Image Processing Reference
In-Depth Information
Fig. 2.13 The sensor consists of an array of interconnected cells. Each cell consists of a housing
which holds a filter, a sensor and an output. The filter controls which type of energy is allowed to
enter the sensor. The sensor measures the amount of energy as a voltage, which is converted into a
digital number through an analog-to-digital converter (ADC)
Fig. 2.14 The input image
was taken with the correct
amount of exposure. The
over- and underexposed
images are too bright and too
dark, respectively, which
makes it hard to see details in
them. If the object or camera
is moved during the exposure
time, it produces motion blur
as demonstrated in the last
Another aspect related to the exposure time is when the object of interest is in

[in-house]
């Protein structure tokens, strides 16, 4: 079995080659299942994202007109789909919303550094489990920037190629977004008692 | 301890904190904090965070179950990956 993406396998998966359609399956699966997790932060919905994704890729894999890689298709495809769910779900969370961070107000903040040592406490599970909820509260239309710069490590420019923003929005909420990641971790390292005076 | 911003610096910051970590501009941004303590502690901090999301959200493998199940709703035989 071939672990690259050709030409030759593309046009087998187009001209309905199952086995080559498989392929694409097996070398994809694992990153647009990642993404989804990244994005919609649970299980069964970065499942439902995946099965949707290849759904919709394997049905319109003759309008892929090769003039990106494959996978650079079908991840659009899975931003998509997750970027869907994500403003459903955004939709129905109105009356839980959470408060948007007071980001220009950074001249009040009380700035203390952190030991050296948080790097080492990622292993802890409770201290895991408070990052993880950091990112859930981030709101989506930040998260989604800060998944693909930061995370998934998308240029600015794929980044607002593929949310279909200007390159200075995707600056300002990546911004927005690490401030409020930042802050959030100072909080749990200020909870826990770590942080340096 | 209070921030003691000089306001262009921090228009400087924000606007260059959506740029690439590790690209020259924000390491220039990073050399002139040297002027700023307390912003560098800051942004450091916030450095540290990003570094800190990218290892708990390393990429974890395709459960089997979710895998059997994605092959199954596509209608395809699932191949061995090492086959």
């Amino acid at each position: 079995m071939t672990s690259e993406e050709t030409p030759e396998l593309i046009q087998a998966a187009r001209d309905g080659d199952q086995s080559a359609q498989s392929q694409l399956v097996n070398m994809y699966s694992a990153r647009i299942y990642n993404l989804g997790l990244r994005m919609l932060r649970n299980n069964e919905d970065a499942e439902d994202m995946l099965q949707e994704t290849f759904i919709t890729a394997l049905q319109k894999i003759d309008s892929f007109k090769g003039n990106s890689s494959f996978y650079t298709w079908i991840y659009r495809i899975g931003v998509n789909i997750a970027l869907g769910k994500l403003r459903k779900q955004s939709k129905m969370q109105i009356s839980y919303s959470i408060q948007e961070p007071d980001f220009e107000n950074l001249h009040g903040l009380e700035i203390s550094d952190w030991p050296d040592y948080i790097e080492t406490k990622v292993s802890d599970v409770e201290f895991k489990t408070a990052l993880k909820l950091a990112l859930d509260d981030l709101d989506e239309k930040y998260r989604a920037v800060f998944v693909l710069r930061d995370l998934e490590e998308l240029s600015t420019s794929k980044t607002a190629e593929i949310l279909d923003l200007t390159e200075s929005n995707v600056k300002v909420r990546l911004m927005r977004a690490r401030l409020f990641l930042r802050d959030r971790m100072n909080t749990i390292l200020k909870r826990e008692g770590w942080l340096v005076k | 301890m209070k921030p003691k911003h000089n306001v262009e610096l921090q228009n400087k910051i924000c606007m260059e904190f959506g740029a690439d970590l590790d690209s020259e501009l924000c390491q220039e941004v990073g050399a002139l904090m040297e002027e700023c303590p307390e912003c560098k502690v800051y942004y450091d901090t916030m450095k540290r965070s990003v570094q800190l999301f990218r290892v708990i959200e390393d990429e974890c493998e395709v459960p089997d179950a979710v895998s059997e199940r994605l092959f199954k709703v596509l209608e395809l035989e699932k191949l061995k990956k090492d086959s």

motion. Here the exposure time in general needs to be low in order to avoid motion
blur , where light from a certain point on the object will be spread out over more
cells, see Fig. 2.14 .
The accumulated charges are converted into digital form using an analog-to-
digital converter . This process takes the continuous world outside the camera and
converts it into a digital representation, which is required when stored in the com-
puter. Or in other words, this is where the image becomes digital. To fully compre-
hend the difference, have a look at Fig. 2.15 .
To the left we see where the incident light hits the different cells and how many
times (the more times the brighter the value). This results in the shape of the object
and its intensity. Let us first consider the shape of the object. A cell is sensitive to
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